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“Teaching with understanding depends upon building on what the child already knows. Teaching by rote does not care.” (Dr. Joan Cotter)

I teach math from a Constructivist perspective, which means enabling children to develop their own meaningful strategies for solving problems, instead of just blindly teaching traditional algorithms.

I believe in giving children time, space, and materials to explore mathematical concepts and create their own understanding, before you start imposing your own thinking upon them.  Here is a great website that explains more about the Constructivist philosophy: http://mathforum.org/mathed/constructivism.html

For many parents, the idea of teaching math from a Constructivist perspective is frightening.  It pushes them so far outside of their comfort zone that they start lashing out at the philosophy itself, or even questioning the sanity and intelligence of the teacher!  This is why, when you teach from a Constructivist perspective, parent education is huge.  Since so many adults learned math through traditional algorithms themselves, the idea of trying to teach math in any other way can seem wrong too them.  Interestingly, the opposite is true if those parents are engineers or work in professions that involve math.

I received over two years of training in Constructivist math as part of a school wide reform movement at a school in which I taught in California.  Once I saw the Constructivist method in action, I was hooked.

Children who learn math from a Constructivist perspective are eventually able to mentally solve equations quickly, efficiently, and without squinting their eyes and mumbling “cross out the four, carry the one”.  They can explain their mathematical thinking and clearly express the strategies they use to solve problems.  They can also use personal strengths in one area of arithmetic (such as addition), to help them solve problems in another area (such as multiplication).  The best example of the Constructivist method in action that I have witnessed is my own son Bruce, who at 5 1/2 could mentally add 3 digit numbers with regrouping faster than I could.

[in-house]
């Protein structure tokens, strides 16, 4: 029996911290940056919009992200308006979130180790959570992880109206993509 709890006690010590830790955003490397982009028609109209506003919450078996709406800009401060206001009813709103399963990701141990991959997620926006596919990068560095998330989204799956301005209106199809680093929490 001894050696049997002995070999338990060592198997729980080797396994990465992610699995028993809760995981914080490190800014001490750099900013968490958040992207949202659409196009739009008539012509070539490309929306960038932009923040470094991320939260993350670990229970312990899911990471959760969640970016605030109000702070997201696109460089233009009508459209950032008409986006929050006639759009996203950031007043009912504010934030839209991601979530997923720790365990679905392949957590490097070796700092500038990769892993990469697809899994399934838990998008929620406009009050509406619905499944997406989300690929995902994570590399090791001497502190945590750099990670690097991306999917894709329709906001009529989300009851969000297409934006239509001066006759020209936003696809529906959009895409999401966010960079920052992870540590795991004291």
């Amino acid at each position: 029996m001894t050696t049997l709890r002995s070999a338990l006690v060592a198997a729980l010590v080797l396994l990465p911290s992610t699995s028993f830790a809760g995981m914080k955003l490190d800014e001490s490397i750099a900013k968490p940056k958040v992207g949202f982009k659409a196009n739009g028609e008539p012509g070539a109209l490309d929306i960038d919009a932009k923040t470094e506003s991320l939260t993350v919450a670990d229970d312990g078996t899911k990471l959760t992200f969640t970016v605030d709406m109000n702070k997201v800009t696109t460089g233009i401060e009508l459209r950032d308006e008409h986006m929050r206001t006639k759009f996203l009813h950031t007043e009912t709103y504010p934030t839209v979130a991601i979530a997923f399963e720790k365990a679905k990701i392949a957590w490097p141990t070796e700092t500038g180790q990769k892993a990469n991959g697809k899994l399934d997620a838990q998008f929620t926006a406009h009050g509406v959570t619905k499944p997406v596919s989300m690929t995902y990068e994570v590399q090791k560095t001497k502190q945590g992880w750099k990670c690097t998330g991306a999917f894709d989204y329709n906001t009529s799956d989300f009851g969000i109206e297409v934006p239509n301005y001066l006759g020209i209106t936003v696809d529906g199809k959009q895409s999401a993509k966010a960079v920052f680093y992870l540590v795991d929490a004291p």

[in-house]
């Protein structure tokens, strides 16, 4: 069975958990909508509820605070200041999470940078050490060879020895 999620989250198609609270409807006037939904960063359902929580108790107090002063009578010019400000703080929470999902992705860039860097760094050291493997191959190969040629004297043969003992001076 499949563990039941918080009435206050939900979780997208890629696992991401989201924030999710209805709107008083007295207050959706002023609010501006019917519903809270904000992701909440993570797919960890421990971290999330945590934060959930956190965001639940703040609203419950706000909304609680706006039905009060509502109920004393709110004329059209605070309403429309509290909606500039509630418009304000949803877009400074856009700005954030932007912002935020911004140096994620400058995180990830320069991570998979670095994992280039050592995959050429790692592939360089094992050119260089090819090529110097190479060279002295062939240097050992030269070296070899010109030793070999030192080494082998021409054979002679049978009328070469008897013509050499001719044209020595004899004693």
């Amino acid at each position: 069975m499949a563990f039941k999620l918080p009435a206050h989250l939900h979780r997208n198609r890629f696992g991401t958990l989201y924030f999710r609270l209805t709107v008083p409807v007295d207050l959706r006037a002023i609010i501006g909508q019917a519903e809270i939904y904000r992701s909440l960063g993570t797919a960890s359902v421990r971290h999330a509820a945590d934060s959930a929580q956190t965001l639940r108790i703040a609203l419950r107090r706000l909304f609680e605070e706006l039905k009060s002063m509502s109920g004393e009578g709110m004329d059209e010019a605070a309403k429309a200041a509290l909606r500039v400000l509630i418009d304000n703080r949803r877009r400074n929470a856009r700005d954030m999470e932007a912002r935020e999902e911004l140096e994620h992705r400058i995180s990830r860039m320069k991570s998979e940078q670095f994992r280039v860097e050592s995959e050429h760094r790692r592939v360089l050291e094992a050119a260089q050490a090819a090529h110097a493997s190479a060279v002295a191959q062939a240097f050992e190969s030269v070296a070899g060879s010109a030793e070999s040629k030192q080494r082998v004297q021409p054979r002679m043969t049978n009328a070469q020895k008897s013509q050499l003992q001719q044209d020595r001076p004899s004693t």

At the upper levels of math Constructivsm is the difference between one students understanding how and why proofs work, vs. another student blindly cranking out formulas to get the right answers.  Unfortunately, I was the second type student growing up!  I still managed to get through college level Calculus with an “A”, but I was not prepared to enter a professional field involving science, math, technology or engineering because my own mathematical understanding was faulty.  This was despite having a wonderful public school experience in the Classical Education style of learning.

Of course there is a big difference from the theory and purity of the Constructivist philosophy and what can actually happen in the classroom setting.  Teachers, who instruct this way, really need to know what they are doing.  They need to be able to highlight and encourage effective student-created strategies for solving equations, while at the same time also appreciating the ineffective ones.  You want children to generate ideas and work through their own mathematical development, but you also want to hone their skills, and let the quick and efficient strategies sift to the top.

Another challenge teachers can sometimes face is parent opposition. (It is sad to say but true.)  If school is teaching in the Constructivist method, but a parent is teaching traditional algorithms at home, then the parents unintentionally put a road-block in their child’s learning process.  Once a child learns an algorithm it is as if mathematical thinking stops.  I saw this over and over again when I was teaching 3rd/4th grade.